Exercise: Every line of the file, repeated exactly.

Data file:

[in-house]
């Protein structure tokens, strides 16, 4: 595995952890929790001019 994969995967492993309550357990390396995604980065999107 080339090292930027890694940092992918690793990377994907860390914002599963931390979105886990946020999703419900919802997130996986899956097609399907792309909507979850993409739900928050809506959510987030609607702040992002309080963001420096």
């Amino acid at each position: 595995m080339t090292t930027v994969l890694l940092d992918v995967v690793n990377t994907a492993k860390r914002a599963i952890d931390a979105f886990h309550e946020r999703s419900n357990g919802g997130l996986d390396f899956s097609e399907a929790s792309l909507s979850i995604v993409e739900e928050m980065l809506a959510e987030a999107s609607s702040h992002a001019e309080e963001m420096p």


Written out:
[in-house]
């Protein structure tokens, strides 16, 4: 595995952890929790001019 994969995967492993309550357990390396995604980065999107 080339090292930027890694940092992918690793990377994907860390914002599963931390979105886990946020999703419900919802997130996986899956097609399907792309909507979850993409739900928050809506959510987030609607702040992002309080963001420096």
């Amino acid at each position: 595995m080339t090292t930027v994969l890694l940092d992918v995967v690793n990377t994907a492993k860390r914002a599963i952890d931390a979105f886990h309550e946020r999703s419900n357990g919802g997130l996986d390396f899956s097609e399907a929790s792309l909507s979850i995604v993409e739900e928050m980065l809506a959510e987030a999107s609607s702040h992002a001019e309080e963001m420096p």